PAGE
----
Property owners can appeal county assessed real estate values beginning January 1 each year. The deadline for appealing a value is the day the Board of Equalization and Review adjourns, which is usually the first part of April. The only appeal request that can be accepted after the Board adjourns is from a property owner whose county assessed real estate value was changed and notification of the change was not issued until after the Board adjournment date. The appeal deadline for this status is December 31.
The first step in appealing is to determine if you are eligible for an informal review. (If you are not eligible, follow the next step below to formally appeal to the Board of Equalization and Review.) Eligibility for an informal review requires that the county's assessed value of your property has changed since the prior year billing and this is your first notice of the new value. If you are a new owner, eligibility for a review would still require that the county's assessed value has changed since the previous year's billed value. This initial reassessment is performed by a county real estate appraiser who will thoroughly review and consider your appeal. Adjustments to value will be based on a reanalysis of the property. Once you are notified of the results of the review, you have the option of accepting the recommendation or appealing further. An informal review may be initiated by calling our office at 919-856-5400 or by sending your request in writing to:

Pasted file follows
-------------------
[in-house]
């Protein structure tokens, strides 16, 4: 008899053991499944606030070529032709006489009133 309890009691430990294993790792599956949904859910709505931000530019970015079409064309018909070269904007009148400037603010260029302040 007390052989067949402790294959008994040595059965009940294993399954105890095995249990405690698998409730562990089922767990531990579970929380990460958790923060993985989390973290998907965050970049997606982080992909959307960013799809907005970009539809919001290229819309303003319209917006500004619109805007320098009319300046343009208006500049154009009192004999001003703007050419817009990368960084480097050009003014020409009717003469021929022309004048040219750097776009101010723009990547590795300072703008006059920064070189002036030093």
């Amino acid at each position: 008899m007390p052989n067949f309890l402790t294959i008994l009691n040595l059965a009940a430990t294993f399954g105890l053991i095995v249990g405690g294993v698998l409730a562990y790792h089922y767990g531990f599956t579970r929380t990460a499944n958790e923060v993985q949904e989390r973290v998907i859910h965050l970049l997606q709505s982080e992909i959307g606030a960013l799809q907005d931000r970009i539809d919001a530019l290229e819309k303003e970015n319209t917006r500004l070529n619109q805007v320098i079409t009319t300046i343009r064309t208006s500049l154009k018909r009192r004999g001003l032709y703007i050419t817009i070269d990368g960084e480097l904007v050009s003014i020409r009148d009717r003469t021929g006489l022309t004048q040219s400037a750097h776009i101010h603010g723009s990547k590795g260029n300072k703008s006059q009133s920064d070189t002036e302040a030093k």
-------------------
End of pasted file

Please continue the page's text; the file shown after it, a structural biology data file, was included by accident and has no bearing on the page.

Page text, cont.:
Wake County Revenue Department
Attention: Real Estate Appeal
PO Box 2331
Raleigh NC 27602
The next step in the appeals process is to formally appeal to the Board of Equalization and Review (BOE). This is a special board appointed by the County Commissioners and consists of Wake County residents with knowledge of local real estate values. The formal appeal process is for property owners not satisfied with the results of an informal review or who were not eligible for the informal review as there was no change in the county's assessed value from the previous billing. Please note that changes in market or economic conditions occurring after the effective date of a revaluation cannot be lawfully considered when reviewing the assessed value for adjustment.
To begin this formal appeal process, you may call our office at 919-856-5400 and request a BOE application or send us a signed letter that states your opinion of value and include any documentation you may have that supports your opinion of value. We must receive your completed application or signed letter prior to the adjournment of the Board, which is usually the first part of April, for it to be considered timely.
Once your application or signed letter is received, our appraisal staff will review the appeal to determine if an adjustment is warranted. If the appraiser feels that no adjustment should be recommended, the appeal will be prepared with staff review notes for the BOE. A hearing will be scheduled and you will be notified of the date and time you may appear before the Board.
Following a hearing with the Board, a property owner still in disagreement with the value of the real estate may appeal to the North Carolina Property Tax Commission. The Commission is composed of five members; three appointed by the Governor and one each by the Lieutenant Governor and the Speaker of the House. Applications for hearings must be filed with the North Carolina Property Tax Commission within thirty (30) days after the Board of Equalization and Review has mailed notice of its decision. Appeals from Commission decisions are to the Court of Appeals and are based on the record made at the hearing.